Training Tip – Getting Your First Chin Up
Chin ups are awesome.
People that say otherwise probably can’t do them.
The reason that I love them for everybody is for two reasons.
1. They use a heap of different muscles.
What we know about this is that the more muscles we use the more energy we expend, and if our nutrition is on point the more fat we will burn!
2. They decompress the spine.
So when you hang with your feet in the air old mate gravity is acting upon you with all its might.
This decompresses the spine.
This is beneficial for anyone who does any sort of squatting or deadlifting as there is a lot of compressive force going through your spine.
Couple this by sitting down all day and you’ve got an eventual recipe for disaster.
So yeah, chin-ups are pretty important from both a fat loss and preventive measure.
In terms of difficulty, a chin-up is up there with one of the most difficult exercises in the gym.
Not from a skill perspective like a squat
But more from a strength perspective. It takes strength to be able to lift your entire body weight up with your arms.
Doing your first one is similar to your first time.
Insert wink face here 😉
It takes preparation, planning and sometimes a bit of luck.
For some, it comes naturally, but for the not so fortunate of us, we have to put in the hard yards to get the first one over the line.
In the video below I show you exactly how to get your first chin and the different progressions that you can use to make your first time that little bit easier..
Don’t we all wish that was the case.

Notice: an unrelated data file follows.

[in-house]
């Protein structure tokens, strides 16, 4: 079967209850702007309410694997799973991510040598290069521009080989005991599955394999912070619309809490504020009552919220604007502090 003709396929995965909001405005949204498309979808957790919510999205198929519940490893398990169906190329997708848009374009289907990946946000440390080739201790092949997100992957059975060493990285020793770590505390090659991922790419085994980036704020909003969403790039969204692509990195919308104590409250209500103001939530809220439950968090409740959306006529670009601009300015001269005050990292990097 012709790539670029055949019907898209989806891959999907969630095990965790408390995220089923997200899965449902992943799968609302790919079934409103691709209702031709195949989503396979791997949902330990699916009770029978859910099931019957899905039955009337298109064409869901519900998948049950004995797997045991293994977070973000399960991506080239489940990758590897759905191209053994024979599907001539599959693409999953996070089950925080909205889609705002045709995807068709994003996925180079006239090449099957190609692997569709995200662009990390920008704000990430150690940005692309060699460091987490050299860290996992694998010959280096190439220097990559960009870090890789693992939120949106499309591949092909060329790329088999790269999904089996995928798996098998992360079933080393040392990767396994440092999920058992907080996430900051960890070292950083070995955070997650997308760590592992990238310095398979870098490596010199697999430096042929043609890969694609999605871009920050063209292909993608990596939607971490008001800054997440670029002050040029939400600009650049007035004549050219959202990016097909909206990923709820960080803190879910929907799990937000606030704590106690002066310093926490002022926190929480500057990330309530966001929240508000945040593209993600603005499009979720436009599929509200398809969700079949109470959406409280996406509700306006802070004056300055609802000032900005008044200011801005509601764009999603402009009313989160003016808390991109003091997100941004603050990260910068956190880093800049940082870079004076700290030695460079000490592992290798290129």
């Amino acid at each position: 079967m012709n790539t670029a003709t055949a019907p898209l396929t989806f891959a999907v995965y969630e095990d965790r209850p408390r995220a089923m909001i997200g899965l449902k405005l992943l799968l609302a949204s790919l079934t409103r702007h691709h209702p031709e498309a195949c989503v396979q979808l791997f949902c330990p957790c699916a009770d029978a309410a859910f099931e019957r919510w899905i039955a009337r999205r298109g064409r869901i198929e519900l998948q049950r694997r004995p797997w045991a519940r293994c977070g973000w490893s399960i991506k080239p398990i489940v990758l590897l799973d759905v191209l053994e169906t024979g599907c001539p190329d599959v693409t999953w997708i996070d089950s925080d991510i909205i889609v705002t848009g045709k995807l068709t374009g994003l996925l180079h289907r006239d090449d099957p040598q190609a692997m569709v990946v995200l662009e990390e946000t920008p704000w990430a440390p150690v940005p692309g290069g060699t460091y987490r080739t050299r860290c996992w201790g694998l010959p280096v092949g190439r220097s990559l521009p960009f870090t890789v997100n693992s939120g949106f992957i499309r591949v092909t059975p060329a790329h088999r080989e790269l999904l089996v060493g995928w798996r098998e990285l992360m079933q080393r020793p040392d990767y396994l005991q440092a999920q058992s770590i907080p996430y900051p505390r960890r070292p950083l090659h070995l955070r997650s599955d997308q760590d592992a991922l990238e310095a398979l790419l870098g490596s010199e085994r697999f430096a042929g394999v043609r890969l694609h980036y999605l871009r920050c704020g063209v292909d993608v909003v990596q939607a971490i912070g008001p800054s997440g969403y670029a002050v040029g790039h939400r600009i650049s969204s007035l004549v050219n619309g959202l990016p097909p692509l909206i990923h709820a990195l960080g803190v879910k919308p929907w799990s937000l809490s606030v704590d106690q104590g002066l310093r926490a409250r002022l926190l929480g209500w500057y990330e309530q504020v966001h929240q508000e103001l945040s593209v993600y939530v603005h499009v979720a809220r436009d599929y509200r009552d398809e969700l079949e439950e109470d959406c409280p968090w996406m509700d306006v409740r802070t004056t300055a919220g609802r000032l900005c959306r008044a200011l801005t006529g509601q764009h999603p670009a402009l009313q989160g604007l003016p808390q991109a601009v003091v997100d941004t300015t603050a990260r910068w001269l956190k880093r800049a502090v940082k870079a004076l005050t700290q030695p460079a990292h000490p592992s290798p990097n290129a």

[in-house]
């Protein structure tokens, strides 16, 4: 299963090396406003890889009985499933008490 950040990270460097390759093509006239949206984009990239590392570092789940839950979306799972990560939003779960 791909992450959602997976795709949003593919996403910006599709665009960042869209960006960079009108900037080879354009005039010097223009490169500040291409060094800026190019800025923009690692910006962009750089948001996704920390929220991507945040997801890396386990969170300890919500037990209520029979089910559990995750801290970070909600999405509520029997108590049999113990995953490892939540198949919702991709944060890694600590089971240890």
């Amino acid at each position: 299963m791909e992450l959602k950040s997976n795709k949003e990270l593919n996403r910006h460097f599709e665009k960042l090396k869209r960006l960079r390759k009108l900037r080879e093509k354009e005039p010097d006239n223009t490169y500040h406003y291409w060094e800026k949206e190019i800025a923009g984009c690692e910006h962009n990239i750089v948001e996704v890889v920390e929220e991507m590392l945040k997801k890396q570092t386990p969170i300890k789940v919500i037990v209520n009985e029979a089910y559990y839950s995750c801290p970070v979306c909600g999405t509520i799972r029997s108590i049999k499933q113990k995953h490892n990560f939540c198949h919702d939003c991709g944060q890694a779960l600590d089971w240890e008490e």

So from the video you can see there’re a couple of different ways to go about it.
The first is the eccentric overload.
This is simply getting yourself to the top of the movement and lowering yourself as slowly as possible.
Once you can lower yourself for a 60-second count you should be able to do 1 full chin up.
The next way to improve your chin ups is by using a resistant band.
This is going to be a more advantageous way to improve your chin up performance.
The bands can work both ways, depending on what part of the movement you’re struggling with.
They will work better if you’re weaker in the bottom of part of the movement, whereas the resistance becomes less at the top of the movement which will actually make it harder for you.
Use the different foot and leg positions of the band to make progress each of the exercises in difficulty.
Once you get to this stage you should be able to do a full chin up without a band.
Like. A. Boss.
From there work chin ups into your workouts, if you’re new to them I would recommend putting them first in your workout when you’re fresh as if you do other work before you try to do your chin ups you may find yourself fatigued.
Now, go get chinning.
Jack ‘The Chin Up Doctor’ Zuvelek
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